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Finance Minister Roni Bar-On will present a survey of the economic situation to the cabinet at its regular weekly meeting today. The survey will focus on the Israeli economy in light of the world economic crisis, and its effects here.

Tomorrow, a group of senior officials from the treasury, Bank of Israel and the Prime Minister's Office will present its plan on the safety net for pension savings.

Bar-On's presentation to the cabinet will focus on the treasury's economic stimulus plan, which has two main parts: massive investments in infrastructure and a financial plan to increase the availability of liquidity to provide more credit.

He will tell the cabinet that the chairman of the Knesset Finance Committee, Prof. Avishay Braverman (Labor), made a serious mistake last week when he refused to hold a vote on the treasury's economic stimulus plans as the cabinet had yet to present a safety net proposal to the committee alongside the two other plans.

Bar-On intends to explain to his fellow ministers that every additional day of delay in approving the two plans harms the economy.

Without approval of the emergency plans, state spending and operations could possibly stall or be frozen, in particular since the 2009 state budget has yet to be approved, and will almost certainly not be passed until well after the February elections.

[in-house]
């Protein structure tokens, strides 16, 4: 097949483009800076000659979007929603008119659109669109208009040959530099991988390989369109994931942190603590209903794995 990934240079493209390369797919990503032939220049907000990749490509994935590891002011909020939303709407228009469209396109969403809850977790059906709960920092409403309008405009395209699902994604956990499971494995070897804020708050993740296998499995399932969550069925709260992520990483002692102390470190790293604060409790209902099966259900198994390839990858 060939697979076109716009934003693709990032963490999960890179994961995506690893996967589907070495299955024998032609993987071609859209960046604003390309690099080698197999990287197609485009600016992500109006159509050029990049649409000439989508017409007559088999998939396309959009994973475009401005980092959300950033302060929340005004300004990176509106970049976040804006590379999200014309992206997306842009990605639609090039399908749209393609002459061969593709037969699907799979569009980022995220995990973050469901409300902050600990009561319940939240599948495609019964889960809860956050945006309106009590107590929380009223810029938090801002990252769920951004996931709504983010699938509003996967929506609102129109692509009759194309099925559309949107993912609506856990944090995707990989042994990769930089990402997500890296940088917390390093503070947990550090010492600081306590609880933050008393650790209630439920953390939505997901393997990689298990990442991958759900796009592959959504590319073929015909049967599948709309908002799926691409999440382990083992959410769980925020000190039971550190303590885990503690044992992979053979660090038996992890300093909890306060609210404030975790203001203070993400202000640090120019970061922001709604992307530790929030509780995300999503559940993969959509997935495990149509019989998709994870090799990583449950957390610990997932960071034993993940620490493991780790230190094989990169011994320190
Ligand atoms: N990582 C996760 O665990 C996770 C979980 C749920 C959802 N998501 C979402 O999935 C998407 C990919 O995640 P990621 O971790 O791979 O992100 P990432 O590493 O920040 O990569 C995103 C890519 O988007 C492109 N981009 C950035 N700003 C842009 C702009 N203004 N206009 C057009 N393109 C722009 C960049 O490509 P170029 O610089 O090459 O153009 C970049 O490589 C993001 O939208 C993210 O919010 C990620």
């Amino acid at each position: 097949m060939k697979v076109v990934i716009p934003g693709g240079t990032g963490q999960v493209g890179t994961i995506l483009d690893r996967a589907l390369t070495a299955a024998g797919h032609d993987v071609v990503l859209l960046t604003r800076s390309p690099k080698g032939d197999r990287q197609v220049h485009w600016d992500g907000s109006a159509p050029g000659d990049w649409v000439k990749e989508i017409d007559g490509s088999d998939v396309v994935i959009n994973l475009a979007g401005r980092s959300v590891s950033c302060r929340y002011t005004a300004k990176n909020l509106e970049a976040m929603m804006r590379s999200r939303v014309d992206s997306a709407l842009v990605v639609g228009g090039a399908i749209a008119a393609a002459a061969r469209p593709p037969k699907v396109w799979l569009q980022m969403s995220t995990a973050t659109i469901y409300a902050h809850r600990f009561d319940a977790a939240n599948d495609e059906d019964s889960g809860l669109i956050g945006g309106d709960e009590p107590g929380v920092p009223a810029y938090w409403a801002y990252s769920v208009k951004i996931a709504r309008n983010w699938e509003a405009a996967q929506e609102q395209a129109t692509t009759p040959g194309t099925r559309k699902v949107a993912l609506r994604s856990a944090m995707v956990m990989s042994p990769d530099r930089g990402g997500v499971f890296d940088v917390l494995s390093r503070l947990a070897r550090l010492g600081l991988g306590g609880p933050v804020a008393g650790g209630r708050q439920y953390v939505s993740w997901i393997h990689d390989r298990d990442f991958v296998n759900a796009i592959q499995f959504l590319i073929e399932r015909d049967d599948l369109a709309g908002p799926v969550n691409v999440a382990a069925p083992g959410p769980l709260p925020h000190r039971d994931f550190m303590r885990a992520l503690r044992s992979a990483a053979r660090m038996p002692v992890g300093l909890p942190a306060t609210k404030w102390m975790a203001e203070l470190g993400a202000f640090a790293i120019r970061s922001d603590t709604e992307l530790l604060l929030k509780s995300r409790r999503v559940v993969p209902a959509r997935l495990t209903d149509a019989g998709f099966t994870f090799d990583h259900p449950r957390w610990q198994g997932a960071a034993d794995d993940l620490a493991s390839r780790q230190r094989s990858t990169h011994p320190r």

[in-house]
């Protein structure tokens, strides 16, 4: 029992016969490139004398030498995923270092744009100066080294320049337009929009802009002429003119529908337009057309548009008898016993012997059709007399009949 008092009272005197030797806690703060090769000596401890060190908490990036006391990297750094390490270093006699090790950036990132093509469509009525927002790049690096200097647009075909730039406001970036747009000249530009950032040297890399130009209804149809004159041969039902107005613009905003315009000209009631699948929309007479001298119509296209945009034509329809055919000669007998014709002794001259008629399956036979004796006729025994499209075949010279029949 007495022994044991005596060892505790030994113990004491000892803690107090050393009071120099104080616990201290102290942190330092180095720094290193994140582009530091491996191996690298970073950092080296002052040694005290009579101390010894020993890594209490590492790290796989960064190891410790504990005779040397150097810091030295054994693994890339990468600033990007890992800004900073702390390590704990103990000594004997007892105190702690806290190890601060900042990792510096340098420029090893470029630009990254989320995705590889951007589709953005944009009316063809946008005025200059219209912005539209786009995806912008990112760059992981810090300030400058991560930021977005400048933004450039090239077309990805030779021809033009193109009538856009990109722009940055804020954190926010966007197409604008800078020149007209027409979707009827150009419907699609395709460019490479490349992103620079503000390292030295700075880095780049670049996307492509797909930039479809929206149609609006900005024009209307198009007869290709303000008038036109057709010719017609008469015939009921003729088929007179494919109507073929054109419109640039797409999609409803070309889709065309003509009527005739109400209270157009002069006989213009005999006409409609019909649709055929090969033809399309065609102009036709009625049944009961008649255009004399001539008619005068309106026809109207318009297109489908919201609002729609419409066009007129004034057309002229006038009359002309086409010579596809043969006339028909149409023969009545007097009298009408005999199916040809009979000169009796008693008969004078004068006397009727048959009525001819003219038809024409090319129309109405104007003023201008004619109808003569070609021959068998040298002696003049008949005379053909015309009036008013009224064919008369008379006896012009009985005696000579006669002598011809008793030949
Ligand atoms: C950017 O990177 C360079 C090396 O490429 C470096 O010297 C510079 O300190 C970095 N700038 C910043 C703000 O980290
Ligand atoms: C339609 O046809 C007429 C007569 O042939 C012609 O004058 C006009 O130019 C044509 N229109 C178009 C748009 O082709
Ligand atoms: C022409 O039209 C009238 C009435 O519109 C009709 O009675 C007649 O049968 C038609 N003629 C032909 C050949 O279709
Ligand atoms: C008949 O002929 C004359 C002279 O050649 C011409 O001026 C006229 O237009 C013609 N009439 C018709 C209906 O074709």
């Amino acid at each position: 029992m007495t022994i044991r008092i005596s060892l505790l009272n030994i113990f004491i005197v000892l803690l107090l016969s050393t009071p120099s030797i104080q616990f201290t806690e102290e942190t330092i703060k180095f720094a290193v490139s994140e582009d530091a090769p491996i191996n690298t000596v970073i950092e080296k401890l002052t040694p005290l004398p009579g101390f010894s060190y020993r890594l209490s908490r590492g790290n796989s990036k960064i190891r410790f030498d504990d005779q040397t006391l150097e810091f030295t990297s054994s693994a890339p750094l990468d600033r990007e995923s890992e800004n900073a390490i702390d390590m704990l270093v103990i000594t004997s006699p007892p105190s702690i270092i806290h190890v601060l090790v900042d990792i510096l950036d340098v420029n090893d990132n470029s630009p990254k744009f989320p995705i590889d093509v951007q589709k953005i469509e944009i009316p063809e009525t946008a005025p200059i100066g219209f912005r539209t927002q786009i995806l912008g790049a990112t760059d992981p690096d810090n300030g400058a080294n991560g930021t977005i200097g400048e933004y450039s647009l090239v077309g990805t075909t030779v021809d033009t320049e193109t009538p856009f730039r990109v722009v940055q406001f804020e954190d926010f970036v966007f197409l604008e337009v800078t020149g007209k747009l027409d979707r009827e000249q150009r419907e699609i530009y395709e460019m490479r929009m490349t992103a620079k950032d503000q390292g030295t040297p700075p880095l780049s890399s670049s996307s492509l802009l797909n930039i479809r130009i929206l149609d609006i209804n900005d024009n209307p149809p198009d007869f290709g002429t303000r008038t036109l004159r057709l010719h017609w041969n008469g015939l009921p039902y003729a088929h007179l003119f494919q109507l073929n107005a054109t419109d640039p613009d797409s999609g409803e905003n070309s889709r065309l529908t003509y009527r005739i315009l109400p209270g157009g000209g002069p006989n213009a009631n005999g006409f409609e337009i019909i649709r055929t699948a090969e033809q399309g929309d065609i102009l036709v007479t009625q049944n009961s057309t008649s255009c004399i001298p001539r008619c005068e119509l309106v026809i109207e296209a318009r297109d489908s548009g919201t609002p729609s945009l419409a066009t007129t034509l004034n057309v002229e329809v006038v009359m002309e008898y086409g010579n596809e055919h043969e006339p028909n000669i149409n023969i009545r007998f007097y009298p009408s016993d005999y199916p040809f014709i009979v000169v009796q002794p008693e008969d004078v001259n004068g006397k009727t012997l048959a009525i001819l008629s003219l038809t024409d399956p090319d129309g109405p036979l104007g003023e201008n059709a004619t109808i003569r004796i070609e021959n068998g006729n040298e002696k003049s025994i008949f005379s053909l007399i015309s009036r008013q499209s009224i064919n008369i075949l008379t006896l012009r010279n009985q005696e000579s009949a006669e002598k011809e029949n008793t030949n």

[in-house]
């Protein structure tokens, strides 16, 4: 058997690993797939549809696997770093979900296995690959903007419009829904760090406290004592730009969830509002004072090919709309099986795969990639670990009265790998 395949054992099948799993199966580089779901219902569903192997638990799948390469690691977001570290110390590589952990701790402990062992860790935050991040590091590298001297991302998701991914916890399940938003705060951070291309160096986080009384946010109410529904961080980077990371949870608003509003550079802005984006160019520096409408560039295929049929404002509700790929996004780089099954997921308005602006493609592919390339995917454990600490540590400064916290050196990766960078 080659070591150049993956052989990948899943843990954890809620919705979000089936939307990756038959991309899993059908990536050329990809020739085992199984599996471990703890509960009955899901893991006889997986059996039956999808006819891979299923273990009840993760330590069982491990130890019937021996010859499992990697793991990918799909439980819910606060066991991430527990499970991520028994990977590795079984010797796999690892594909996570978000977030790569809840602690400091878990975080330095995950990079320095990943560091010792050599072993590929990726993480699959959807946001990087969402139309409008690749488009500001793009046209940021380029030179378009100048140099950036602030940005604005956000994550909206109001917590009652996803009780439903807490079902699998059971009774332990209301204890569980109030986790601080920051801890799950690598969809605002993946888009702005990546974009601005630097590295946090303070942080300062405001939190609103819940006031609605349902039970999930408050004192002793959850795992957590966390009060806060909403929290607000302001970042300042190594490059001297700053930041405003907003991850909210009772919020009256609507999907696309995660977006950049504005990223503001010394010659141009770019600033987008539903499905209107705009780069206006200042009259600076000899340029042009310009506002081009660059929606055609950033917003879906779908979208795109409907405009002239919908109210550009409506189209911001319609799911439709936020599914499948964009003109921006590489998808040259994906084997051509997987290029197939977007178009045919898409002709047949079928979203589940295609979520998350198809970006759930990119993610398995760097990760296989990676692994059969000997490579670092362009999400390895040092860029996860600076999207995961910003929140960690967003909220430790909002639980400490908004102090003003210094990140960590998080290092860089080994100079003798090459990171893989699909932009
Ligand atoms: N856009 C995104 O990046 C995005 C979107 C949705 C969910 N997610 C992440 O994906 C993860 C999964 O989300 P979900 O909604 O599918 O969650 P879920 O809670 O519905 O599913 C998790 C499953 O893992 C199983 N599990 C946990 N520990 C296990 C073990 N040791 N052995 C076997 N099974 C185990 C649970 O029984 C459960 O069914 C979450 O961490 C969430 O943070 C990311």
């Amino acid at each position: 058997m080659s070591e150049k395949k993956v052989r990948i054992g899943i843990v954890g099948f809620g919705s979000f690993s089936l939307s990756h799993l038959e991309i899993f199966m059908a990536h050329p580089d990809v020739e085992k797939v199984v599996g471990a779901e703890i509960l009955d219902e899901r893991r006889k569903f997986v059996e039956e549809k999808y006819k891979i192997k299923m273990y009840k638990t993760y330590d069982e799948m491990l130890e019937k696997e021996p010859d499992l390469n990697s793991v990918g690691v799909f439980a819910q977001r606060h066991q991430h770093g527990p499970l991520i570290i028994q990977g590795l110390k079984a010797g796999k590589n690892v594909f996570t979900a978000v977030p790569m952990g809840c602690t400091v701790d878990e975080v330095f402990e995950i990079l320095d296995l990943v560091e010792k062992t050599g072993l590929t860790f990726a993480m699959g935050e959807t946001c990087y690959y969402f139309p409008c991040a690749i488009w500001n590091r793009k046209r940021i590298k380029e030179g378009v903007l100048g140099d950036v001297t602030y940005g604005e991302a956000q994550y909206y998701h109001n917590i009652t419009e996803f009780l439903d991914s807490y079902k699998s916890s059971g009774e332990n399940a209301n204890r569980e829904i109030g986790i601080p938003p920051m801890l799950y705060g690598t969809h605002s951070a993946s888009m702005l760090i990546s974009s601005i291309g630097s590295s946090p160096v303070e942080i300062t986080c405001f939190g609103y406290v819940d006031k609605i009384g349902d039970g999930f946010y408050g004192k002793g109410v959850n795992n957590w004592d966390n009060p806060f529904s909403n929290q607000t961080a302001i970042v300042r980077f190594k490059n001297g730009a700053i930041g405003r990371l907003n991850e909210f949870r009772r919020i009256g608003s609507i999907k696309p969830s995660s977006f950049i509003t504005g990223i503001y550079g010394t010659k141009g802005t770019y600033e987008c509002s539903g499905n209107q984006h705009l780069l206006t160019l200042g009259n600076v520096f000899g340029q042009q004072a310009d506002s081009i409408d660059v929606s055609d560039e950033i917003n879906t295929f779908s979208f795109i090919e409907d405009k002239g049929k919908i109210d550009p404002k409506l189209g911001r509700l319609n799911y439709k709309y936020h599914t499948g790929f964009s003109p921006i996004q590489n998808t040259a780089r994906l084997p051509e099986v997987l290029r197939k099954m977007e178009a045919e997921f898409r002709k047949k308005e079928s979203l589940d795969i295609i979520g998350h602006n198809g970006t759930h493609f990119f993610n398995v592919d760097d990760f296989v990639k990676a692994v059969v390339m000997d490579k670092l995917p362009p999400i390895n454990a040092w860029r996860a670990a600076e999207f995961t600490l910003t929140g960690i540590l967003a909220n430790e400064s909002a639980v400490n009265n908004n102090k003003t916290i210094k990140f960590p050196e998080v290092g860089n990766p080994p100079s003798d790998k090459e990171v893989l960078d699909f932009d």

The lack of an approved budget, Bar-On will explain to the cabinet, will adversely affect the economy and growth.

The senior working group on the pension savings safety net will finish its work today and present its recommendations tomorrow to Prime Minister Ehud Olmert and Bar-On.

The working group includes four senior officials from the Finance Ministry: Director General Yarom Ariav; Budgets Director Ram Belinkov; Commissioner of Capital Markets, Insurance and Savings Yadin Antebi and Accountant General Yehoshua (Shuki) Oren.

The Bank of Israel's representative to the working group is Deputy Governor Prof. Zvi Eckstein. Prof. Manuel Trajtenberg, the head of the National Economic Council in the Prime Minister's Office, is also a member.

Over the last week and a half, the treasury officials worked hard - and succeeded - in convincing the other two members, Eckstein and Trajtenberg, that such a pension savings safety net is an inefficient economic solution, and is not the correct answer considering the resources available to the state and the economy.

The treasury's position is that such a plan would benefit a small number of people at the expense of the broader public, and such a safety net would mortgage away the state budget for years to come.

The prime minister supports a broader safety net, though he has no specific plan of his own, while Bar-On strongly objects to any expansion of the programs.